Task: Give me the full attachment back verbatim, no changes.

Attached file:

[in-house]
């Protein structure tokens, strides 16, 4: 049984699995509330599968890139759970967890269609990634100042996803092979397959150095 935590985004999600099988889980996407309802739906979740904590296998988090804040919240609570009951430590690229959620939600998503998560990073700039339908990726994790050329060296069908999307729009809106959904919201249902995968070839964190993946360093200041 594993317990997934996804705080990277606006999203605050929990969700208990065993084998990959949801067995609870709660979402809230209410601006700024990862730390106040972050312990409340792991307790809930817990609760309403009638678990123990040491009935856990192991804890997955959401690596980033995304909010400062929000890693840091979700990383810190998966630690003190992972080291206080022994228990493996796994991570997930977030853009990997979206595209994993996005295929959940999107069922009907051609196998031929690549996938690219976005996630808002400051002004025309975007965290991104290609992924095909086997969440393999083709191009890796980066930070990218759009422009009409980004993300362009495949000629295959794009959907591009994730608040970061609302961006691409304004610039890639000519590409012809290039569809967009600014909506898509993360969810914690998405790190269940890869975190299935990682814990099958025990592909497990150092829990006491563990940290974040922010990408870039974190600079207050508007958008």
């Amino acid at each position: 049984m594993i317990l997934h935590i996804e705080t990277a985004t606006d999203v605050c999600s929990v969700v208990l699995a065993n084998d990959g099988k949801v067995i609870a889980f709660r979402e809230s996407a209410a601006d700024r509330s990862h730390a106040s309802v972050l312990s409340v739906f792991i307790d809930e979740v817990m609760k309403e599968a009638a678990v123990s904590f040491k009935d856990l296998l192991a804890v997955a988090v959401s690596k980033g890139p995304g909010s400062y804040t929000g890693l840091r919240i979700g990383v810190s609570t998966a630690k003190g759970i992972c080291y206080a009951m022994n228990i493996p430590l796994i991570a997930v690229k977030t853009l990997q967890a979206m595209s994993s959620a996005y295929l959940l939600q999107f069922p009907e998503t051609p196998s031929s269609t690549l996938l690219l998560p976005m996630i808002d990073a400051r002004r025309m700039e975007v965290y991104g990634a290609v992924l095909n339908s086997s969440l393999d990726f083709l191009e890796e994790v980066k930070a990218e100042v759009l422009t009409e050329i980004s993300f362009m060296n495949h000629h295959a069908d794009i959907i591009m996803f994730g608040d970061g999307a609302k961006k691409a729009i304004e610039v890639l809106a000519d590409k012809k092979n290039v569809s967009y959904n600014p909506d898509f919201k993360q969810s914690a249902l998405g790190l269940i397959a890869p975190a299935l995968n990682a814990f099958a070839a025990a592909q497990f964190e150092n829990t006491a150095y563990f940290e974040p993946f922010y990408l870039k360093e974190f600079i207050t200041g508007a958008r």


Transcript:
[in-house]
């Protein structure tokens, strides 16, 4: 049984699995509330599968890139759970967890269609990634100042996803092979397959150095 935590985004999600099988889980996407309802739906979740904590296998988090804040919240609570009951430590690229959620939600998503998560990073700039339908990726994790050329060296069908999307729009809106959904919201249902995968070839964190993946360093200041 594993317990997934996804705080990277606006999203605050929990969700208990065993084998990959949801067995609870709660979402809230209410601006700024990862730390106040972050312990409340792991307790809930817990609760309403009638678990123990040491009935856990192991804890997955959401690596980033995304909010400062929000890693840091979700990383810190998966630690003190992972080291206080022994228990493996796994991570997930977030853009990997979206595209994993996005295929959940999107069922009907051609196998031929690549996938690219976005996630808002400051002004025309975007965290991104290609992924095909086997969440393999083709191009890796980066930070990218759009422009009409980004993300362009495949000629295959794009959907591009994730608040970061609302961006691409304004610039890639000519590409012809290039569809967009600014909506898509993360969810914690998405790190269940890869975190299935990682814990099958025990592909497990150092829990006491563990940290974040922010990408870039974190600079207050508007958008």
């Amino acid at each position: 049984m594993i317990l997934h935590i996804e705080t990277a985004t606006d999203v605050c999600s929990v969700v208990l699995a065993n084998d990959g099988k949801v067995i609870a889980f709660r979402e809230s996407a209410a601006d700024r509330s990862h730390a106040s309802v972050l312990s409340v739906f792991i307790d809930e979740v817990m609760k309403e599968a009638a678990v123990s904590f040491k009935d856990l296998l192991a804890v997955a988090v959401s690596k980033g890139p995304g909010s400062y804040t929000g890693l840091r919240i979700g990383v810190s609570t998966a630690k003190g759970i992972c080291y206080a009951m022994n228990i493996p430590l796994i991570a997930v690229k977030t853009l990997q967890a979206m595209s994993s959620a996005y295929l959940l939600q999107f069922p009907e998503t051609p196998s031929s269609t690549l996938l690219l998560p976005m996630i808002d990073a400051r002004r025309m700039e975007v965290y991104g990634a290609v992924l095909n339908s086997s969440l393999d990726f083709l191009e890796e994790v980066k930070a990218e100042v759009l422009t009409e050329i980004s993300f362009m060296n495949h000629h295959a069908d794009i959907i591009m996803f994730g608040d970061g999307a609302k961006k691409a729009i304004e610039v890639l809106a000519d590409k012809k092979n290039v569809s967009y959904n600014p909506d898509f919201k993360q969810s914690a249902l998405g790190l269940i397959a890869p975190a299935l995968n990682a814990f099958a070839a025990a592909q497990f964190e150092n829990t006491a150095y563990f940290e974040p993946f922010y990408l870039k360093e974190f600079i207050t200041g508007a958008r």